Tai Chi and Chi Kung (Qi Kong) have become popular forms of exercise in the West in the past 10-15 years for young and old alike. As our lives become more hurried and stressful we are seeking out ways to calm the mind and body while strengthening the body.
The word “Chi” (or Qi) means energy; more specifically, vital energy or life force. Chi Kung means the skill of cultivating energy though practice. The Chinese believe that the unopposed flow of Chi (or energy) in the body is essential to health, healing and vitality, improved performance, and mental clarity. Hua Tang, a Chinese doctor who practiced medicine 1500 years ago, stated, “For a human who often moves, the bad energy will be gone, the blood will circulate properly. He will not get sick; his body will not quickly approach the end of its lifetime.”
This is true of Tai Chi and Chi Kung. It is believed that Chi is created when the mind and body are relaxed. As tension is released in the muscles, joints move more freely. The movements, along with the relaxed, deeper breath, improve circulation of blood, lymph, and Chi.
Since Tai Chi and Chi Kung are a gentle, slow-moving exercise, it is possible to practice either for an entire lifetime. In fact, with each passing decade, the practitioner will achieve greater skill (unlike most other traditional forms of exercise).
Chi Kung involves performing exercises (called gestures) in a slow, deliberate, and graceful way that creates a connectedness in the body. The entire body is in motion with all the motion originating in the feet and moving to the fingertips. Some gestures are static but in both cases the body is relaxed with a focus on breathing into the belly. A typical class would last 1 hour and include repetitions of 8-10 gestures that focus on balance, rotation of the body, and lengthening of the spine and limbs.
Through the practice, one learns how to move the entire body with the legs so that the energy flows from the feet, through the spine and into the arms. As skill increases, a feeling of calm prevails, the legs develop superior strength, and coordination improves. These benefits are helpful to everyone regardless of physical ability. Well conditioned athletes are often surprised by how much can be gained through slow deliberate motion. It is very common to see people of all ages together in the same class.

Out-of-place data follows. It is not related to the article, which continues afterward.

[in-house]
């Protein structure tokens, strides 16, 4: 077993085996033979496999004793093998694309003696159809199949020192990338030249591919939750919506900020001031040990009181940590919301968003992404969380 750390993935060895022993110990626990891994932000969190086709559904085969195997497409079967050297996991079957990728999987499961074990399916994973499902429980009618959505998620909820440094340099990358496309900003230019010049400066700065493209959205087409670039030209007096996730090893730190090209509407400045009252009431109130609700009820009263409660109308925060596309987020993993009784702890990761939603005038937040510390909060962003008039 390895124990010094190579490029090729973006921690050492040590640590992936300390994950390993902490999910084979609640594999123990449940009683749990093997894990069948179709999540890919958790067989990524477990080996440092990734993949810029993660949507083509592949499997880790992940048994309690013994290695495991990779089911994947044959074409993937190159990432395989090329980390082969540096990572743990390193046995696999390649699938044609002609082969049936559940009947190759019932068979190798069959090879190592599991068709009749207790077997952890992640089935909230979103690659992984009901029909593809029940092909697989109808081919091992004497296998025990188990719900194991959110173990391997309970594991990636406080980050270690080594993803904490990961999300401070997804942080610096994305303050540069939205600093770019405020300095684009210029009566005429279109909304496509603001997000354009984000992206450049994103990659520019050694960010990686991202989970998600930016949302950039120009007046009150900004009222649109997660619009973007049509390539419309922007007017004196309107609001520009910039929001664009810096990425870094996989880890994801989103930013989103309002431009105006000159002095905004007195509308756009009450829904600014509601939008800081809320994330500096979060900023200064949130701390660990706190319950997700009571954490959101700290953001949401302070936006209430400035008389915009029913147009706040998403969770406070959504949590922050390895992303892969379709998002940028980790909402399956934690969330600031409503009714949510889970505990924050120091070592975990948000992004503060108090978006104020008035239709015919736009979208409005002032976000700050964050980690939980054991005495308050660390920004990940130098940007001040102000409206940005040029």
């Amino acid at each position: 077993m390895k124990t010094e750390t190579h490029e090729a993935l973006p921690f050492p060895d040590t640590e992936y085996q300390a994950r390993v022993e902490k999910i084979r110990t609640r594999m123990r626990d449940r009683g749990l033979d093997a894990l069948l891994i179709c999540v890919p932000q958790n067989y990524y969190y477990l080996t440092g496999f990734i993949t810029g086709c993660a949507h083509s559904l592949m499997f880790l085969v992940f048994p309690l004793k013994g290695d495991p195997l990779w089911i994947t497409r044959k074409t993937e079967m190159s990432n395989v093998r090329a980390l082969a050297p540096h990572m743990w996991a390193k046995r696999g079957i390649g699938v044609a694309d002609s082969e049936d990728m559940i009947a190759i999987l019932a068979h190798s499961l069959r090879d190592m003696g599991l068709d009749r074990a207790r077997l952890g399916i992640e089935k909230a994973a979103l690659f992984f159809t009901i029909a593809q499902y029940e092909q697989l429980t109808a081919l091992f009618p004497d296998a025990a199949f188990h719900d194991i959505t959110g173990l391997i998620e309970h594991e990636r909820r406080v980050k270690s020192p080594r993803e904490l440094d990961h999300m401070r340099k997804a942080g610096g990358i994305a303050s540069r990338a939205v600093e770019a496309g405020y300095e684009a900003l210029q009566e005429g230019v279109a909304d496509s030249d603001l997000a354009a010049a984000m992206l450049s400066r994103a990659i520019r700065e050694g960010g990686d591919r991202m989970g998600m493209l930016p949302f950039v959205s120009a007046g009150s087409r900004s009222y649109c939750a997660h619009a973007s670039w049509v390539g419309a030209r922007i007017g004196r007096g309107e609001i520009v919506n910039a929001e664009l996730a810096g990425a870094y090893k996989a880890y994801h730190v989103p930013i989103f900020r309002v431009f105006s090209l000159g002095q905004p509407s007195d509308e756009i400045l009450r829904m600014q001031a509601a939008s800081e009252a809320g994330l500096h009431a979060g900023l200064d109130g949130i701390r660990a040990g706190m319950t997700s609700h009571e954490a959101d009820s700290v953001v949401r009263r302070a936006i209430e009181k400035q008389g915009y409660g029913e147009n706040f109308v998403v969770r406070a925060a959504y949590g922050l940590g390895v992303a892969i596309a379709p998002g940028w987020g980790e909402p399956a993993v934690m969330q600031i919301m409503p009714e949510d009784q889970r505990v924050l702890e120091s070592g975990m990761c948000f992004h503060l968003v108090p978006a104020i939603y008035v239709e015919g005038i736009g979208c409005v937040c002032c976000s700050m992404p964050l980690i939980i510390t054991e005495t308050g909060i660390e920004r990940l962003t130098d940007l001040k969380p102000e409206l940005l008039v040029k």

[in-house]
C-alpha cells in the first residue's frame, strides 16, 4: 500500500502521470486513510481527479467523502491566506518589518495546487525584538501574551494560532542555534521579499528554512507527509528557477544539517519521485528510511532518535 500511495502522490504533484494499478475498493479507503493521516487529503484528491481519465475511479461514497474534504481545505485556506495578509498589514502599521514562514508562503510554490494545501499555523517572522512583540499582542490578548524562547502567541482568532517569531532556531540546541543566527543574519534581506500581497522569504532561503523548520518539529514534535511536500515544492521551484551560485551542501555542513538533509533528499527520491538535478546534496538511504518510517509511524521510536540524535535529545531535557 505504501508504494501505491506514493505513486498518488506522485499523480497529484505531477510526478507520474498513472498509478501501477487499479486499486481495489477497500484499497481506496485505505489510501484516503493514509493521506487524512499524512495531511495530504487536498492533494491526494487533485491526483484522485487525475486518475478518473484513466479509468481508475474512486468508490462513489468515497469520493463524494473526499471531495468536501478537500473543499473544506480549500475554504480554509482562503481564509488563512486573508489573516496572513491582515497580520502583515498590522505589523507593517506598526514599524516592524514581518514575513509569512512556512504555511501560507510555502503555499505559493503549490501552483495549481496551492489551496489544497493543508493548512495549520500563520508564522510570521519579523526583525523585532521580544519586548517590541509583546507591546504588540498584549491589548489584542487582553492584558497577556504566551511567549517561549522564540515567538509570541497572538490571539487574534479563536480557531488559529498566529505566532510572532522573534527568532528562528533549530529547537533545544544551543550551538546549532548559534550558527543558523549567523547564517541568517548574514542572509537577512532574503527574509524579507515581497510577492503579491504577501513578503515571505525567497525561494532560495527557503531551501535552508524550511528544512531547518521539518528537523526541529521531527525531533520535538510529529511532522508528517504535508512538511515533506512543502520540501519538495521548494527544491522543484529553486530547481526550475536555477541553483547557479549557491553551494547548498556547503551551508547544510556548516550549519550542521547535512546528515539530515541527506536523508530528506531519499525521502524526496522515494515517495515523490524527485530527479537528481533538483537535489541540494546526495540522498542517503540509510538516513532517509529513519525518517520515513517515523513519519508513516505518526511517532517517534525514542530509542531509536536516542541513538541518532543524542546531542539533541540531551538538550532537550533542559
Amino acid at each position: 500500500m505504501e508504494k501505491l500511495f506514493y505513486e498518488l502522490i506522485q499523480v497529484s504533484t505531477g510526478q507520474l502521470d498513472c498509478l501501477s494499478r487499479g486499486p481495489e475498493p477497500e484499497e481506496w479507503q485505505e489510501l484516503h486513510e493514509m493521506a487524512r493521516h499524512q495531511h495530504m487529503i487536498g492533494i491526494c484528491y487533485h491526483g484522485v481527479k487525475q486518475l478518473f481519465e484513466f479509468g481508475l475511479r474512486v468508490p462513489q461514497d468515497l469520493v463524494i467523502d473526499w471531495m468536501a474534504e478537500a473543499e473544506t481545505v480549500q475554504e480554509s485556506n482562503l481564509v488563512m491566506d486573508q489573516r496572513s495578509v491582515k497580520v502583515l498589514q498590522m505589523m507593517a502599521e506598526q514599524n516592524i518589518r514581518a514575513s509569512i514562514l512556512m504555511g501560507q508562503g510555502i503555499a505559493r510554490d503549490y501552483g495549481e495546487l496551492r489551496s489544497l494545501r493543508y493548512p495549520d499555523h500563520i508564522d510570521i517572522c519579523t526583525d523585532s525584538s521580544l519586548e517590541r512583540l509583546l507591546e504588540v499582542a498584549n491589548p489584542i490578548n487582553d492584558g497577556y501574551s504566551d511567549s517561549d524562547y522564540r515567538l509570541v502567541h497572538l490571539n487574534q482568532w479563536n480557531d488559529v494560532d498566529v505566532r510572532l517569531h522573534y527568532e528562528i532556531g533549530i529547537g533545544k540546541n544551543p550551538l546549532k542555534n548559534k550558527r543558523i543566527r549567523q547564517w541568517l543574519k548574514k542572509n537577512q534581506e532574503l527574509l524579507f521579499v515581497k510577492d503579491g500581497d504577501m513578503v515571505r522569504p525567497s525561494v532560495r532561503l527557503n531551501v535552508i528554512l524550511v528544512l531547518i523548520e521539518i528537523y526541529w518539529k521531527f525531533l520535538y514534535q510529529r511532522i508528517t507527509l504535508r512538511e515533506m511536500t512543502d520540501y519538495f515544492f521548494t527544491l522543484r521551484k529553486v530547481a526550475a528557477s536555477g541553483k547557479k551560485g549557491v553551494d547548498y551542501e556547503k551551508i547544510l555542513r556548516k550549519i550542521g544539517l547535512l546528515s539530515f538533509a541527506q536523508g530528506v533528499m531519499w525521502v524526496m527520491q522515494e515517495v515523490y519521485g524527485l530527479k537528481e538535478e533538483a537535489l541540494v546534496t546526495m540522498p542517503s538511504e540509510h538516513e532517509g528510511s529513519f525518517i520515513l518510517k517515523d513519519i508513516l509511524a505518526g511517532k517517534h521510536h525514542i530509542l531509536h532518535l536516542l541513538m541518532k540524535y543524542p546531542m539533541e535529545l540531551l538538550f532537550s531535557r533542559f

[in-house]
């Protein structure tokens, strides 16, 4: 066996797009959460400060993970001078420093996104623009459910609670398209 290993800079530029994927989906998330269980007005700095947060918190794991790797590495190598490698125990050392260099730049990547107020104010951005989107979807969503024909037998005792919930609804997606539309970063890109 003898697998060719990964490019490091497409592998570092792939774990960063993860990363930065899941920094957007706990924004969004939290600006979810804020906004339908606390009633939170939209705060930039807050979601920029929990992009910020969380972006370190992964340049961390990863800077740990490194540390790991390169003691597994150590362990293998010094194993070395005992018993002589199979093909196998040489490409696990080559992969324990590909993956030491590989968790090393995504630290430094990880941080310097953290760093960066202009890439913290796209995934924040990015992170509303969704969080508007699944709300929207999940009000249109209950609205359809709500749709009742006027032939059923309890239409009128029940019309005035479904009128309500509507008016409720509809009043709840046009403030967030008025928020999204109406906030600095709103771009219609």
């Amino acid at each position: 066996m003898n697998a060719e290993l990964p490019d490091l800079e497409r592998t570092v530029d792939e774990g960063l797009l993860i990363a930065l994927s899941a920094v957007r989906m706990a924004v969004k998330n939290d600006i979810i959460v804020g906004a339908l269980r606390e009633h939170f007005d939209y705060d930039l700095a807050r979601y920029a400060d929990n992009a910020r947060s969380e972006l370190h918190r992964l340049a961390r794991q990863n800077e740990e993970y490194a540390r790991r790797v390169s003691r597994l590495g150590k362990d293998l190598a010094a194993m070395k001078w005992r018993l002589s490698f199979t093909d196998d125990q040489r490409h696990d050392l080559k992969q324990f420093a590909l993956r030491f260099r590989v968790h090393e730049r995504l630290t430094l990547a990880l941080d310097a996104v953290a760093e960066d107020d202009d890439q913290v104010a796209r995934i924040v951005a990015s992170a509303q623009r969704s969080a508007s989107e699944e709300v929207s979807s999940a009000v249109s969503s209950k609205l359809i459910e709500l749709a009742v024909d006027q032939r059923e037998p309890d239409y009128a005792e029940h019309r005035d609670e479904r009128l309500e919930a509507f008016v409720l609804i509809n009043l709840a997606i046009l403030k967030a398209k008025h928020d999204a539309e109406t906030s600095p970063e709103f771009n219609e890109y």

After you have practiced Chi Kung for a while, you may choose to learn the Tai Chi form. Tai Chi is a specific soft internal type of Chi Kung. Master Lu Ping Zhang stated that, “Tai Chi is a way to recapture the art of soft breathing and calmness that we associate with the young. It’s all about your state of mind as well as the state of your body.” It is a series or set of continuous slow movements with martial arts applications.
Depending on the form, it can take up to 2 years to learn and once learned it becomes a lifelong practice of improving the skill. Tai Chi Master Huan Zhang stated in his book Seeing Beyond the Tai Chi Footprint, “No matter how much you learn, there is more to learn.” This is true of the Tai Chi practice. The best teachers understand the martial arts applications and the transitional movements connecting the gestures.
Research in China has demonstrated the benefits of the practice on aging, chronic diseases, hypertension, and cancer. However, Western researchers have been critical about their methodology, and, therefore, questioned the validity of the studies’ claims. Many new studies have been completed or are in process in the U.S. with a focus on how Tai Chi and Chi Kung benefit older Americans. So far there has been very positive quantitative and qualitative evidence showing enhancement of physical, mental, emotional, and spiritual health to create a better quality of life.
Taking a class with a teacher who can correct your postures is better than learning from a book or DVD. Typically, classes in Chi Kung and Tai Chi are offered at local community centers, senior centers, wellness centers, and private studios. As with any type of physical activity it is a good idea to check beforehand with your doctor, especially if you have special health concerns. As you are learning the gestures in class you can practice them at home daily to get the full benefit of the practice.